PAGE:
I am hardly qualified to give anything close to an expert opinion on this, and perhaps not even a very knowledgeable opinion, and although I am very interested in the advances of science, my compelling interest in this area is whether this idea of nanotech and/or science in general will ever be able to revive cryonicists. From that perspective, I don't really care all that much about what are the ultimate limit of the capabilities of nano-related science, but whether that upper limit will be sufficient for the revival of cryonicists. "Good enough" is the operative phrase here.
It seems to me, Lyle, after skimming over your article, that your perspective seems, ultimately, to be *static.* And in that sense, I agree with you, that it seems quite possible that the creations of man will never be nearly as capable as man himself--at any particular given time. However, will you agree that man himself, as a group, will be ever more capable of performing more and more complex work--as time goes on?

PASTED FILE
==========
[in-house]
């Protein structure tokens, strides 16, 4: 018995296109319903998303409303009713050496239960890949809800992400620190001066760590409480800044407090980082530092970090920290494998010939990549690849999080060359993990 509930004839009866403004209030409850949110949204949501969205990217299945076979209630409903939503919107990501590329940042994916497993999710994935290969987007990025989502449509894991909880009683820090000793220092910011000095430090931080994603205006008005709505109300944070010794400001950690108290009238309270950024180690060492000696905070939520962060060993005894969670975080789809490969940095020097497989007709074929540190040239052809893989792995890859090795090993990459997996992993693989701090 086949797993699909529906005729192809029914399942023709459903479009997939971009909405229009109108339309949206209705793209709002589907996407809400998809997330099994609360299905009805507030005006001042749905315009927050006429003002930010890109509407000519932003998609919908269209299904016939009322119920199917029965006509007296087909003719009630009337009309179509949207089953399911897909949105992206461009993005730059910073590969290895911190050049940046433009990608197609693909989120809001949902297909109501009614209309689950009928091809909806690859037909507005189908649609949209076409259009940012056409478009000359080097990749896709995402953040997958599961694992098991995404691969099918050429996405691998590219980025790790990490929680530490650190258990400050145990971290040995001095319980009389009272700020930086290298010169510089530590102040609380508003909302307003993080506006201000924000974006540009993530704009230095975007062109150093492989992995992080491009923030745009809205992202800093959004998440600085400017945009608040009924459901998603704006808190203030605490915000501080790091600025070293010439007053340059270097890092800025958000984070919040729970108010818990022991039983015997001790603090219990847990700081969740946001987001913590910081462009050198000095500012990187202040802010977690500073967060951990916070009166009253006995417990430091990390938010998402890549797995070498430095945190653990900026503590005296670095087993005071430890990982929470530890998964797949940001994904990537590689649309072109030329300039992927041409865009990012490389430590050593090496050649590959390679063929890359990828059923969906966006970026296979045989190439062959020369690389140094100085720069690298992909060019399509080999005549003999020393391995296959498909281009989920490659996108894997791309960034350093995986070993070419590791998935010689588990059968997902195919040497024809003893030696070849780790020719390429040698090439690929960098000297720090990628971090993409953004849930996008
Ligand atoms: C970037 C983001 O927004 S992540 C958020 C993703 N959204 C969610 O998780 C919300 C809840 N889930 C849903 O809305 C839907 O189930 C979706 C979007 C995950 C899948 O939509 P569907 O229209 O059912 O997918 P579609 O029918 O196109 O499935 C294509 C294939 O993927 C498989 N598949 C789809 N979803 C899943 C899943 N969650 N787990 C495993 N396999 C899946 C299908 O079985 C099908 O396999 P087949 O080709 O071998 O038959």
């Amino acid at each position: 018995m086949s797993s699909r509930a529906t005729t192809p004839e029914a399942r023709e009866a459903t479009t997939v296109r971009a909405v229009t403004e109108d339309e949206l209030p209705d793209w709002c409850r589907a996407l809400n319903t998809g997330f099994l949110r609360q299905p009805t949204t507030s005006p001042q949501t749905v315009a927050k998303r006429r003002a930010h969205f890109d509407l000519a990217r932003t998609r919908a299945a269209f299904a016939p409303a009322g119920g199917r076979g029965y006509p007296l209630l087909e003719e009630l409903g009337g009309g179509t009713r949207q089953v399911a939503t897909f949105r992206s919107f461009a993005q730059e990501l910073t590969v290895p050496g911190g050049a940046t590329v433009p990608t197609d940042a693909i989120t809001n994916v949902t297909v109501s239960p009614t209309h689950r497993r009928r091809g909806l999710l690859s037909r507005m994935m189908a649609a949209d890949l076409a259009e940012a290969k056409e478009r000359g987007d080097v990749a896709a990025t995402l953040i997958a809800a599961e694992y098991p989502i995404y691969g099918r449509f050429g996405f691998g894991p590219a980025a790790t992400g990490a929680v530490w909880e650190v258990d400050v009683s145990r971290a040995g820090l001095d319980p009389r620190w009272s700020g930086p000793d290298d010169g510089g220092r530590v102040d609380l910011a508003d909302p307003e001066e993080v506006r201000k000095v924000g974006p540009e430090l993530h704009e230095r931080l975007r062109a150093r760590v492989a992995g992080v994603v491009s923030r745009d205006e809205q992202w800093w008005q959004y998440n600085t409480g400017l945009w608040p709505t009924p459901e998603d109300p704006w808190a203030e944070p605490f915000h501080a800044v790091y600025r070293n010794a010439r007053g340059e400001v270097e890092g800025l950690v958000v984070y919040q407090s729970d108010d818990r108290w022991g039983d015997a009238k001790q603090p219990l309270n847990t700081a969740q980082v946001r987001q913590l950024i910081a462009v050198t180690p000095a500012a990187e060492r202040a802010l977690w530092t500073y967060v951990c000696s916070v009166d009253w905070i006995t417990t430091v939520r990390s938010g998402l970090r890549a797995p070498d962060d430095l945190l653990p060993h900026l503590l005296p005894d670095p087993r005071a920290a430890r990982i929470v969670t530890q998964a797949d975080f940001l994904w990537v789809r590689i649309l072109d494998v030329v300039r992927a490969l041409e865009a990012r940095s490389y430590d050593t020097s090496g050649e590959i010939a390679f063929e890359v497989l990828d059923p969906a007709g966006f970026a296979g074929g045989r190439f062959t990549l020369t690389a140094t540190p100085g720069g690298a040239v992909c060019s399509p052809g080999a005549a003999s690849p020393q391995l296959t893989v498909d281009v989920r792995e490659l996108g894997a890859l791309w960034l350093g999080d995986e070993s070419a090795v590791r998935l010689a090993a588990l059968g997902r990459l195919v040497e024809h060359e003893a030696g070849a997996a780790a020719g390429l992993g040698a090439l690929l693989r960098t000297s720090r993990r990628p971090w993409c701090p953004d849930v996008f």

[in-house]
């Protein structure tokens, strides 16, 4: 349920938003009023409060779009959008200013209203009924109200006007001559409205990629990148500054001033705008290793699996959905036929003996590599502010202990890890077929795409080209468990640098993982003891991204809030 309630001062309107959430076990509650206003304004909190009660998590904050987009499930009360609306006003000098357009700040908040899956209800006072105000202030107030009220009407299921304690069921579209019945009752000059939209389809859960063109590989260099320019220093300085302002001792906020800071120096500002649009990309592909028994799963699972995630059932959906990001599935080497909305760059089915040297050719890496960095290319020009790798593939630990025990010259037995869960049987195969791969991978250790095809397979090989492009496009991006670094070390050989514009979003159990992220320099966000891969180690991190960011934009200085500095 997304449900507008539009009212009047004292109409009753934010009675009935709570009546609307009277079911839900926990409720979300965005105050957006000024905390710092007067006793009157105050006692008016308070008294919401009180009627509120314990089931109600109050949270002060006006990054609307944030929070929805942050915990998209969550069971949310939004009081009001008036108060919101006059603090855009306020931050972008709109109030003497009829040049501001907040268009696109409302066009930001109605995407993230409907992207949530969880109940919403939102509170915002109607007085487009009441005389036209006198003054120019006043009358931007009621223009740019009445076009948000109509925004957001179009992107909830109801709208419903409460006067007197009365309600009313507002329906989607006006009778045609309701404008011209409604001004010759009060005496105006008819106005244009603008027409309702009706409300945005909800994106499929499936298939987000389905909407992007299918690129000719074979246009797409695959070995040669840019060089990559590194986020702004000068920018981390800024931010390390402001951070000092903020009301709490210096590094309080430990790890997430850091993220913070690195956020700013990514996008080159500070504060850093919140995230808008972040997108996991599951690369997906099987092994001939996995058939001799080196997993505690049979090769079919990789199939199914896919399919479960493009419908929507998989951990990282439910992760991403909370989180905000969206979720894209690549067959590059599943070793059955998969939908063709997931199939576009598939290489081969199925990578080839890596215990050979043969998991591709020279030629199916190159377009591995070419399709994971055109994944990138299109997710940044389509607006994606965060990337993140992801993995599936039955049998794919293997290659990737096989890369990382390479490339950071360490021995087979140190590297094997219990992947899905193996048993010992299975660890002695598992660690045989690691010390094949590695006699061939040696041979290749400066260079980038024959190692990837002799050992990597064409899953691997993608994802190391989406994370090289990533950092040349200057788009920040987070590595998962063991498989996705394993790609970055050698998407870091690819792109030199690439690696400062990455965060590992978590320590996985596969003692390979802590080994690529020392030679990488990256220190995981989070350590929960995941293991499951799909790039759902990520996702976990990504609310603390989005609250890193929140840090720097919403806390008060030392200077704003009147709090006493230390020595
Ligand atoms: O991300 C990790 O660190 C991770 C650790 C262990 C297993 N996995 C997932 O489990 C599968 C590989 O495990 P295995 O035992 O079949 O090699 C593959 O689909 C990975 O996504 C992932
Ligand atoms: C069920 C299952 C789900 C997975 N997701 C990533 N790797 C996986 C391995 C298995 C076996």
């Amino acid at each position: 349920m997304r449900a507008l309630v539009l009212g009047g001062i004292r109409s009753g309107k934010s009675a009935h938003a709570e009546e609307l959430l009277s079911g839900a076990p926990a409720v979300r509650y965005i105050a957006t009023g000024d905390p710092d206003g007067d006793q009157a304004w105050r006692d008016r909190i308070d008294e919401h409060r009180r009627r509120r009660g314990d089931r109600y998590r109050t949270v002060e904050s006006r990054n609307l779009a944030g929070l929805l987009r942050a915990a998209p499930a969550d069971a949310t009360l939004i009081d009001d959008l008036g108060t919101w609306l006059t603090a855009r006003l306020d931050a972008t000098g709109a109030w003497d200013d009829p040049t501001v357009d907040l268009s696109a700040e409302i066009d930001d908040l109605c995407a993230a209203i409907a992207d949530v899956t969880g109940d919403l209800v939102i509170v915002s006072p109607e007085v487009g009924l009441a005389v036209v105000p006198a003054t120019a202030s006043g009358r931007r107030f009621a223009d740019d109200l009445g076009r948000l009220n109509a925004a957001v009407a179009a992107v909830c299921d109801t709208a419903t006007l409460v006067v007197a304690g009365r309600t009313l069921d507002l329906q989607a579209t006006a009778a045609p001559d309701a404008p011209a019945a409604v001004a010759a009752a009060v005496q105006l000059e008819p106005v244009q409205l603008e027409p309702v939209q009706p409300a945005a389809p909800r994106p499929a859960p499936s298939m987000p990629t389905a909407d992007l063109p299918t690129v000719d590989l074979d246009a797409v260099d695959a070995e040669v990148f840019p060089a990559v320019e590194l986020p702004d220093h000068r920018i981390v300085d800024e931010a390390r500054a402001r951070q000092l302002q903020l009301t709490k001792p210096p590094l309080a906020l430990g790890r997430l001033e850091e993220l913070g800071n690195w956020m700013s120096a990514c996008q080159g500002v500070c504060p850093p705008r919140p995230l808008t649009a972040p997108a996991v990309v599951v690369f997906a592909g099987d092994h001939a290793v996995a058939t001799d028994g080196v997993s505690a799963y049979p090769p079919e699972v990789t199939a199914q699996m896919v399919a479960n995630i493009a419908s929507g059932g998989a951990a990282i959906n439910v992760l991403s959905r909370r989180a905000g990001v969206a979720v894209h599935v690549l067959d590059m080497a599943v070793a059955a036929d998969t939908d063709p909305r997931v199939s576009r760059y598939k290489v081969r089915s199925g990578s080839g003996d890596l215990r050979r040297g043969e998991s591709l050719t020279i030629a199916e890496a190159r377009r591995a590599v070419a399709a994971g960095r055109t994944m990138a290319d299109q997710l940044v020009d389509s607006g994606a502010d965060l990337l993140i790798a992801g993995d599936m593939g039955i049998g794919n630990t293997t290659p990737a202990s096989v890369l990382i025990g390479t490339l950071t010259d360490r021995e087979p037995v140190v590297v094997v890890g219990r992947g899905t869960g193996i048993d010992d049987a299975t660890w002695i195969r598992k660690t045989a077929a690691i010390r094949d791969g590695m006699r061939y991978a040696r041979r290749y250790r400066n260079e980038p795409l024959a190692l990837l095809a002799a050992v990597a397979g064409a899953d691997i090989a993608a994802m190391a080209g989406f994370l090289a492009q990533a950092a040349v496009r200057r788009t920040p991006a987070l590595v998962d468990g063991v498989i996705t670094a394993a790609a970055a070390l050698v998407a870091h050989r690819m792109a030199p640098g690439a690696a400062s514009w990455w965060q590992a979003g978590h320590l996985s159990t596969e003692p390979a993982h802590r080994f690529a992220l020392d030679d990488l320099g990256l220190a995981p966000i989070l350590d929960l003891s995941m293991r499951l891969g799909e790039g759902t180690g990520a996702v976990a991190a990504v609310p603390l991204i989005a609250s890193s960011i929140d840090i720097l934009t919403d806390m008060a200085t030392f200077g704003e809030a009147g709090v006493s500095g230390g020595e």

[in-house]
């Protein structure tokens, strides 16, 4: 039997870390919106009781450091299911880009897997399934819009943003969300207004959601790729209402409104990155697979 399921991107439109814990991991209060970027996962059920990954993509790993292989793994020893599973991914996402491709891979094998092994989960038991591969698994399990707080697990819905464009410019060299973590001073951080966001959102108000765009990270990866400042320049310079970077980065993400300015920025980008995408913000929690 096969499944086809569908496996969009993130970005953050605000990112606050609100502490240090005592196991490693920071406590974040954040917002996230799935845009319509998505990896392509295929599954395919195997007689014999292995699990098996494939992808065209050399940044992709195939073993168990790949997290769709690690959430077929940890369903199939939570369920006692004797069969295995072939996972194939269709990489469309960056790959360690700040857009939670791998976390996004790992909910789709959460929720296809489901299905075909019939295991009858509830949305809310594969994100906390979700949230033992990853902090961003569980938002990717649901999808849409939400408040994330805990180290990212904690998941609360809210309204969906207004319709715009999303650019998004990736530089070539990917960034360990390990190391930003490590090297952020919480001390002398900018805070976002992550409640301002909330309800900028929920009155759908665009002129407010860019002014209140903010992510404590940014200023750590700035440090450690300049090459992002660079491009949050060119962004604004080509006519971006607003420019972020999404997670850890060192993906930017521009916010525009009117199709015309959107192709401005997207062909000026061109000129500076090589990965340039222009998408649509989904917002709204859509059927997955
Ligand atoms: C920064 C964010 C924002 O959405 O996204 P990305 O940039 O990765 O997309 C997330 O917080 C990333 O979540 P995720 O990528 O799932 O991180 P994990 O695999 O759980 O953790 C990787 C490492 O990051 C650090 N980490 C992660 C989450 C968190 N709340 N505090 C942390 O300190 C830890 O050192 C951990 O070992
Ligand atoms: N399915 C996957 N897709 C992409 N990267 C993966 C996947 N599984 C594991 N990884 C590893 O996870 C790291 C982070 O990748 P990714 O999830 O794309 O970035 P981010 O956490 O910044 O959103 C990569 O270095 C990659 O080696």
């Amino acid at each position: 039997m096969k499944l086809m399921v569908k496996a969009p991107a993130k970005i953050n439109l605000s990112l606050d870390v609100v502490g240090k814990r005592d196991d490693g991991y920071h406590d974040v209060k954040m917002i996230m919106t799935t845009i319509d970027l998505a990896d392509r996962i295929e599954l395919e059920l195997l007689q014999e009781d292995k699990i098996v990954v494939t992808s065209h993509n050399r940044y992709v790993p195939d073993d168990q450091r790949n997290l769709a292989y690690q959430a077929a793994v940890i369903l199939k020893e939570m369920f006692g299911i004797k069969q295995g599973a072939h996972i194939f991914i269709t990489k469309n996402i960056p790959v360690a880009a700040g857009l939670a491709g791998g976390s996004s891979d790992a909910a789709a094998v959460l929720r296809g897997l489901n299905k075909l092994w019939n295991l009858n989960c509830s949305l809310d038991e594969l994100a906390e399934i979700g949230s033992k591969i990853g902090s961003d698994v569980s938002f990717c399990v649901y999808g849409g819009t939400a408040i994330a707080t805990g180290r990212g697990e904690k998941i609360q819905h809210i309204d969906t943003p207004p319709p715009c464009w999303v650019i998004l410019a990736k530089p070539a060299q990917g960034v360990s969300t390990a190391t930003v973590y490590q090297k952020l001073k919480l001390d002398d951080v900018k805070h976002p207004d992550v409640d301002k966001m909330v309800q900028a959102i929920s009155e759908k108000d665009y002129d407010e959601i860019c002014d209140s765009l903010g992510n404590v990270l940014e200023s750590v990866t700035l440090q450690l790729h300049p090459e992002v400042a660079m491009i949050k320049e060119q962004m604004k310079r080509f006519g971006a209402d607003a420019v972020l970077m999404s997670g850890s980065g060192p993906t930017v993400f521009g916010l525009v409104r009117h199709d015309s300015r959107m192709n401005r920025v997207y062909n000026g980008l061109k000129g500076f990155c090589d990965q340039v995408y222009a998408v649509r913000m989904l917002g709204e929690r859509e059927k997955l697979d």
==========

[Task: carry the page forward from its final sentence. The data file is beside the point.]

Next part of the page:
Time, you see, from my empirical observations, does indeed go on, and on, and on. :-)
For any given time window, your ideas seem sensible. But, taken from a perspective of 200 years down the road, doesn't it seem likely that the creations of man, while not nearly as capable of doing what man, in the aggregate, is capable of at that particular time X, may well be more capable than man *was* in the aggregate at some time in the past, say X-100 years.
And so therefore, in order for man's creations to accomplish what man himself is capable of doing, it is only necessary for a sufficient amount of time to pass. Theoretically, speaking of course. But then as I pointed out earlier, my main concern is only whether science will ultimately be *sufficient* for a certain, limited goal.